The feds are right to hold higher-ed to higher scrutiny
Federal loan funds should go only to colleges and universities that leave their students better off than if they’d never enrolled at all. But because of an intense lobbying effort in Washington, schools have done a masterful job of fending off accountability.
As The Wall Street Journal recently reported, higher education has more lobbyists than any sector but drug manufacturing and high tech. Colleges and universities also enjoy a lot of natural good will. They have politically active alumni. Even marginal schools can be major employers in their host communities. When college presidents want to bring a grievance to members of Congress, they tend to get a sympathetic hearing.
The federal government is spending $161 billion a year on aid to students, and it’s only reasonable to try to assess whether the money is advancing students’ academic and economic interests — and the broader national interest in a more educated workforce and citizenry — rather than propping up programs of questionable value. But as the Journal noted, the industry has defeated efforts to tighten accreditation rules and gather more information about graduation rates.
Most recently, the higher-ed lobby batted down an Obama administration effort to rate universities according to whether their students graduated, paid back their loans, and got jobs. Schools argued that no such system could capture each institution’s unique circumstances.
In reality, they’re deploying lofty rhetoric for the self-interested purpose of avoiding meaningful scrutiny. What schools are telling the government is: Don’t even try. Just keep writing those checks.
Even with schools’ full cooperation, developing metrics for which colleges should be cut off would be difficult. As industry lobbyists diligently point out, it’s hard to compare an elite research university with a small college that operates on a shoestring budget and serves only students of modest means. Even unemployed, debt-ridden graduates of any given institution may still relish the time they spent there. But the federal government needs to draw lines somewhere, and singling out schools whose students can’t pay their bills, don’t get their degrees, and can’t find jobs is a good place to start.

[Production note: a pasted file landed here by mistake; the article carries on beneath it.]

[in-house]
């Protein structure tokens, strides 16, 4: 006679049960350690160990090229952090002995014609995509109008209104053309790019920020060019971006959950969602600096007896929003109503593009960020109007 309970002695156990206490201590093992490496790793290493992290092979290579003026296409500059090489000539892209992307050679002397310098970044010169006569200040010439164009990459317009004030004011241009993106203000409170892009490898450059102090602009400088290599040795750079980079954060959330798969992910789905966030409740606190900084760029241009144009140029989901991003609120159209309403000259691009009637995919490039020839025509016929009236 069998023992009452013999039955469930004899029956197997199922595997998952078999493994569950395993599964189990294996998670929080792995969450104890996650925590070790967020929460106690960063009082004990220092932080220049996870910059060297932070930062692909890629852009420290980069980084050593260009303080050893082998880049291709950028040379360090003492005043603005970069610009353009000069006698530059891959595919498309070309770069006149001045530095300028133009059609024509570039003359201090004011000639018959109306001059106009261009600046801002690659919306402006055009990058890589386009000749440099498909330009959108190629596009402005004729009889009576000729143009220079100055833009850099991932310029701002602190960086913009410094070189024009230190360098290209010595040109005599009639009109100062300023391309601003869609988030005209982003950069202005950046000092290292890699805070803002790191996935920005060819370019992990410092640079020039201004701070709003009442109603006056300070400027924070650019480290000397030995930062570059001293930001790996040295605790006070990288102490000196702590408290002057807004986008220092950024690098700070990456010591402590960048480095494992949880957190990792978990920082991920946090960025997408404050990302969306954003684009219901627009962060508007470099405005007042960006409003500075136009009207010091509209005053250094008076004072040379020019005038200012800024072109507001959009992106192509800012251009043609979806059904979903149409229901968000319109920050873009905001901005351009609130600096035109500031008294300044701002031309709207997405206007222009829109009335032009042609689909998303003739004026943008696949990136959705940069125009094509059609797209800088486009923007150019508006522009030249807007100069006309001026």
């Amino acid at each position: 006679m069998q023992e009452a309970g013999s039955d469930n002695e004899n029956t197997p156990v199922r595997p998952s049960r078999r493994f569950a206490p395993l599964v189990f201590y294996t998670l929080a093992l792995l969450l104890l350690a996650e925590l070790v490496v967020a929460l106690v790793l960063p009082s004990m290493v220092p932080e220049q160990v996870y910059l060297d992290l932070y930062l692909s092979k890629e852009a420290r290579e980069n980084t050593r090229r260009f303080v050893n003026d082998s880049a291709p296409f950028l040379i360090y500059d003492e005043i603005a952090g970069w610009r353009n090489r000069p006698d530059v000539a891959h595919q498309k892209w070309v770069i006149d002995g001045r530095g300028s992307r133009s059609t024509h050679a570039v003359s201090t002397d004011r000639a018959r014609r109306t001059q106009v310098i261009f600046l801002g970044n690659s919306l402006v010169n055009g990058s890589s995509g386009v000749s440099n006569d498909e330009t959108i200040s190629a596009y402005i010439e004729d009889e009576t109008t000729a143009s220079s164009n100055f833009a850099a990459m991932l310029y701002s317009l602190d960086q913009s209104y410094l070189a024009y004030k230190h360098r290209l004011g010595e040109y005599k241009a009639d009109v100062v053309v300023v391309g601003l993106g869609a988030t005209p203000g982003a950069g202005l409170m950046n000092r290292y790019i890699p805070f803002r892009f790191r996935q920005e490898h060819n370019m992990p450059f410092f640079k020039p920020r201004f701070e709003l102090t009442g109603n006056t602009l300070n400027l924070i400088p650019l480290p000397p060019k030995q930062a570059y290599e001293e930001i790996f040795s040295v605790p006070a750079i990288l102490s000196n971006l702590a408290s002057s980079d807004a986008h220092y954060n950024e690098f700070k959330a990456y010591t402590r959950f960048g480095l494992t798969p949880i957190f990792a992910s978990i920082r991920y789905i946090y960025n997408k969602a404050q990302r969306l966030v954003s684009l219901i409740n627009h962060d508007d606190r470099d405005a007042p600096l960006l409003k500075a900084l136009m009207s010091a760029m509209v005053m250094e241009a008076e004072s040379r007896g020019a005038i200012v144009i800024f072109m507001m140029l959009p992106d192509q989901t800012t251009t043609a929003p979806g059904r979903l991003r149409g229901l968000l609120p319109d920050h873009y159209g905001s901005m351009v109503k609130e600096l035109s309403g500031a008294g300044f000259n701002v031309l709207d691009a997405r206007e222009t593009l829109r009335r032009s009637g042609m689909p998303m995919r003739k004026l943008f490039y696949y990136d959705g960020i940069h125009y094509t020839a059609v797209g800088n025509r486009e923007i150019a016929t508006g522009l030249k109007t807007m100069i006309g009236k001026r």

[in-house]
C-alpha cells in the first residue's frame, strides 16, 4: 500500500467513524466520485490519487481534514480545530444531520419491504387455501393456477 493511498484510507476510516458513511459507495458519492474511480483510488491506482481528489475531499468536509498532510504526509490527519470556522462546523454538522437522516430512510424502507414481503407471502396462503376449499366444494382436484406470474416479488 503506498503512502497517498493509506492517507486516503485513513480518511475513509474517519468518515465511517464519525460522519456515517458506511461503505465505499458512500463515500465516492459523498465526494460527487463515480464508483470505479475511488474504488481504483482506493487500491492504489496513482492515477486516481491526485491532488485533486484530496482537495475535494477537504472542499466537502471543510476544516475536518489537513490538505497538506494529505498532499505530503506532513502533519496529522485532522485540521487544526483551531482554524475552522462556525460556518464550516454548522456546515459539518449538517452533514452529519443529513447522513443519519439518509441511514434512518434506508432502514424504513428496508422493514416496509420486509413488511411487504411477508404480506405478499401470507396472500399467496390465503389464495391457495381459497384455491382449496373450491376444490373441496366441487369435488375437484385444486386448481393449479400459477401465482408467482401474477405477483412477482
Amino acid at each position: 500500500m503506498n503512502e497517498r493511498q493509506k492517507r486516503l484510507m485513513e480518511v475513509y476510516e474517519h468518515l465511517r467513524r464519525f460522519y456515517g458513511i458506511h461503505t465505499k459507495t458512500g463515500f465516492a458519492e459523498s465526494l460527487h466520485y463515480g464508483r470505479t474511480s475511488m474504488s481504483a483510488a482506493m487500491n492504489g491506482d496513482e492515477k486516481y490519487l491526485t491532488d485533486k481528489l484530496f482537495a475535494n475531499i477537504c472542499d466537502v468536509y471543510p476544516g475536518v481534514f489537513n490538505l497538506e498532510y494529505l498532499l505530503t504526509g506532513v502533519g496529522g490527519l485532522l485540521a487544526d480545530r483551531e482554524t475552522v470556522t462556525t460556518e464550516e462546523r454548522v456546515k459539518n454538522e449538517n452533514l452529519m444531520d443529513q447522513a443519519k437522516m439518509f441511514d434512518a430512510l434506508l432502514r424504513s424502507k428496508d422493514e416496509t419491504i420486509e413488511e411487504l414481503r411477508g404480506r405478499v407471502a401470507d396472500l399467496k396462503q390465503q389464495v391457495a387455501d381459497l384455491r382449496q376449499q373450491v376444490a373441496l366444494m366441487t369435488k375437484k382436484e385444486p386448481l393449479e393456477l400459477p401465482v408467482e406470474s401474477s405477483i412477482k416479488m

Alas, the defense of the status quo occurs on a bipartisan basis. Conservatives have portrayed the administration’s crackdown earlier this year on for-profit schools with low loan-repayment rates — a policy any sane lender would pursue — as an ideologically motivated attack on legitimate businesses. Meanwhile, the suggestion that schools should answer for the employability of their graduates inflames ivory-tower liberals who insist that higher education isn’t merely a job-training program.
Of course it isn’t, but that’s not what’s at issue here. The question is what kind of outcomes the federal government should be lending money to support. By lobbying against even the modest quality-control measures pushed by the Obama administration, colleges and universities are enabling the institutions that do the worst job of educating students and bring discredit upon the entire sector.